Javascript framework fatigue (article)



  • Excellent article that accurately captures the current state of frontend framework landscape.

    Studies show that a todo list is the most complex JavaScript app you can build before a newer, better framework is invented. Luckily, there’s an excellent site called TodoMVC dedicated to comparing JavaScript frameworks by way of todo sample projects. There, you can see how 63 JavaScript app frameworks’ todo examples compare to just jQuery or vanilla JavaScript. If you think 63 frameworks are a lot, you ain’t seen nothing yet: the TodoMVC team gets multiple pull requests weekly from people flogging new JavaScript frameworks.

    Yup.

    When SproutCore and Cappuccino appeared in 2007, I was totally sold by the amazing demos. I’d thought Moore’s law had finally delivered stable, featureful JavaScript frameworks for building beautiful desktop-like apps in the browser. Then I spent two years shipping stuff with SproutCore, dealing with megabytes’ worth of somebody else’s JavaScript, wrestling with weird technical choices necessitated by horrible DOM performance on IE7, and somehow cramming the whole thing into the iPad’s 256MB of RAM. Meanwhile, the documentation never caught up to the pace of breaking changes, and performance was a constant battle. Before long, the dream felt more like an evolutionary dead end.

    SproutCore is the predecessor of Ember, BTW.

    Yes, Angular,js, the framework that I initially described in 2009 as “unreasonably weird” seems to have achieved a level of popularity that no JS app framework ever has. Between serious support from Google, an easy ramp-up path, and a rich community, Angular looks poised to finally settle the…

    Wait, what’s that? The Angular team has decided that Angular 2 will not be compatible with Angular 1.x, and there will be no easy upgrade path?

    Developers familiar with the Angular 1.X will encounter a drastically different looking framework and will need to learn a new architecture.

    Oof.

    Yup. Angular 1.x is just now starting to lose steam, as react is eating its lunch and ember is struggling to catch up.

    Overall, I agree almost completely with what the guy says. The only thing missing are the downsides of the micro-framework Frankenstein approach he's advocating - mistakes in architecture, steep learning curve for new people, time investment etc.

    So what's the solution? There isn't one. Just grit your teeth and pick your poison.



  • Stop writing web applications where a thick client will suffice.

    Seriously how often does it happen that, "This internal thing that is uber-customized to us will maybe possibly make sense to not-us and generate revenue" occur?


  • Discourse touched me in a no-no place

    @MathNerdCNU said:

    Stop writing web applications where a thick client will suffice.

    That ship has sailed. Every dumb shit wants a web app now. We're probably going to have to suffer with "everything's a web page" for another 10-15 years.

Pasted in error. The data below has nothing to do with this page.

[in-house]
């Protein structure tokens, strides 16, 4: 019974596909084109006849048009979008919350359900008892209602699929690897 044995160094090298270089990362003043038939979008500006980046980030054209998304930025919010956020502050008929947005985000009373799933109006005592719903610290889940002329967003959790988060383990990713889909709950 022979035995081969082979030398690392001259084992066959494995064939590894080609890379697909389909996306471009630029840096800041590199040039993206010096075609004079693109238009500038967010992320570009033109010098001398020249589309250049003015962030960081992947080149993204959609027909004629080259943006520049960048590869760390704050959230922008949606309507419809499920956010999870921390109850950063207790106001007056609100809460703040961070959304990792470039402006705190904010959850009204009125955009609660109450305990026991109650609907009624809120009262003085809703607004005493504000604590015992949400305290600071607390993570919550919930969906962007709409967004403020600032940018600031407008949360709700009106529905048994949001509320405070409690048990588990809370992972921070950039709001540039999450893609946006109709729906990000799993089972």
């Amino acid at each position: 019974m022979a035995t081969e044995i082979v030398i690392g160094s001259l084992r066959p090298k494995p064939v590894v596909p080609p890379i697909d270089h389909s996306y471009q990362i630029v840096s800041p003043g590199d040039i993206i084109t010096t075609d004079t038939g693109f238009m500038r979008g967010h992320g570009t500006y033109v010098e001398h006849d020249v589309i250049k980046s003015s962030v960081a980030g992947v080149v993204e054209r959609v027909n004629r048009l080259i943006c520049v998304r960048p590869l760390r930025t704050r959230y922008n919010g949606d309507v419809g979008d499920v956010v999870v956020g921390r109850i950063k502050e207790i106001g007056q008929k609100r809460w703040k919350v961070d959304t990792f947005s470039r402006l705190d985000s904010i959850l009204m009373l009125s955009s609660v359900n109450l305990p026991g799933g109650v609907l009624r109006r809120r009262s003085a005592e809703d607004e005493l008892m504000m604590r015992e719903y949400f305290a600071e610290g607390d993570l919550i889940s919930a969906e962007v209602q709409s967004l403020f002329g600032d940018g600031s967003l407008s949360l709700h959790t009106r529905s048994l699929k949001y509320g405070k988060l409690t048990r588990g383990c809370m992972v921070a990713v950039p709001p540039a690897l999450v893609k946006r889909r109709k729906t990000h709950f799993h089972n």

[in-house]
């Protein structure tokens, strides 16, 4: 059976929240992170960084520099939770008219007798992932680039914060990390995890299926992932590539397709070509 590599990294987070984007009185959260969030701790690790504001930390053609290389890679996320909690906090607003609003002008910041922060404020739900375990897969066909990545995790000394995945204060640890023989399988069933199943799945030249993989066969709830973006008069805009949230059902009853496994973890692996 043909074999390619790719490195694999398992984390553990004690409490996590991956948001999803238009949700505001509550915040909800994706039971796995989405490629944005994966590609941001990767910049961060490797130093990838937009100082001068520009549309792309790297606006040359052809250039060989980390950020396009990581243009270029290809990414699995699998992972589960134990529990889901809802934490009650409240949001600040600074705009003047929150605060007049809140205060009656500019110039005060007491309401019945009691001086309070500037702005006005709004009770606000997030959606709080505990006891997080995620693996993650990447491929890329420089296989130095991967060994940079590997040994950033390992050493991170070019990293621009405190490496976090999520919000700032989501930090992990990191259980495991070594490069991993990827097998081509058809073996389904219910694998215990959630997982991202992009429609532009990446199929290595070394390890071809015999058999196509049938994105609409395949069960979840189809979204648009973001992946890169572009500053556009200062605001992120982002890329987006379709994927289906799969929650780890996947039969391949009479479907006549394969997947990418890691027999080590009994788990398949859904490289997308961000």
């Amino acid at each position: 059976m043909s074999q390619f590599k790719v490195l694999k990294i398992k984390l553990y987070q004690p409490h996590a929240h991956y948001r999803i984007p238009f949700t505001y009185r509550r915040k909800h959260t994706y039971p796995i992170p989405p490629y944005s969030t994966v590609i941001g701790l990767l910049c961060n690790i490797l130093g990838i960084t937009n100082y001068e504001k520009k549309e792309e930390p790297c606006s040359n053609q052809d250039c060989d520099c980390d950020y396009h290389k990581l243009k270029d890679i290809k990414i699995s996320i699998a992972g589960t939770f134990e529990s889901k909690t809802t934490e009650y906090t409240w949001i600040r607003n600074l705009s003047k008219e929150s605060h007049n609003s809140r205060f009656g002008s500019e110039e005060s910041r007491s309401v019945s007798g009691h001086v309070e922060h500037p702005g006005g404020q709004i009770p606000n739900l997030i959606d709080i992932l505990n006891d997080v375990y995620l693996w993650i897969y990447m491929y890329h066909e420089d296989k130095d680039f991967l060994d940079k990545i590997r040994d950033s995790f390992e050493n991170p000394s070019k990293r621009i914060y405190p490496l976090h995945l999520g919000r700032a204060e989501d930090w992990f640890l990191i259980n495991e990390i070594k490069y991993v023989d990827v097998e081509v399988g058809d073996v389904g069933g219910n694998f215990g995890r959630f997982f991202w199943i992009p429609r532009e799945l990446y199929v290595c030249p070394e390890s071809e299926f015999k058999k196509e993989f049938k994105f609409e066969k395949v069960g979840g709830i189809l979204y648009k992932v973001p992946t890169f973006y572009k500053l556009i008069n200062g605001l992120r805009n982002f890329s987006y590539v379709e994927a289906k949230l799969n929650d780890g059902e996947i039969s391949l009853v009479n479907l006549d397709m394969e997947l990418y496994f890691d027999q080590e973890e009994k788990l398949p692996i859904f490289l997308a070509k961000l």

• Or don't use a framework at all. Talk about unnecessary.


  • The Cold Doesn't Bother Us Anyway

    That is the reason I have to wade through the codebase I have at work. IN PHP.



  • We're talking about JavaScript.



  • In my experience, you get the same thing with javascript too.


  • The Cold Doesn't Bother Us Anyway

    So what? The devout 'we don't need a framework' mentality is the reason we have a production application that currently sits in the 1mloc category that is completely unmaintainable.

    The only difference is that JS frameworks come and go faster than the winds change.



  • "devout"? WTF.

    Anyway, fine. Whatever. If you think a JS framework is necessary for some reason, knock yourself out. Personally, I think it's stupid to rely on some other moron's 80k of unmaintainable buggy JavaScript which won't even have compatibility with the next version so you'll have to write it all over again.


  • The Cold Doesn't Bother Us Anyway

    You do seem to preach it a lot.

    Yes, for what we do in my job, we don't need frameworks (PHP or JS). And yes, frameworks do have bugs.

    But given what I've seen in the last two weeks, I think I'd rather have a framework handle a lot of common cases more sanely than the hotch-potch of code I currently have to deal with. That's the reality of frameworks in my experience: it prevents the worst levels of stupid by making it so they don't have to do rewrite things over and over badly.



  • At my job the hotch-potch ("hotch-potch?") is due to the framework. Because the makers of WebAPI2 apparently didn't think it was necessary for a REST API to ever have need to accept a file upload, and it doesn't support multipart/form-data, so we have one and exactly one controller in our codebase that is a nasty mess of bullshit to cover for the incompetent idiotic framework. And our poor front-end has to do TWO AJAX requests if a file is required, with all the additional complexity in error-handling that implies.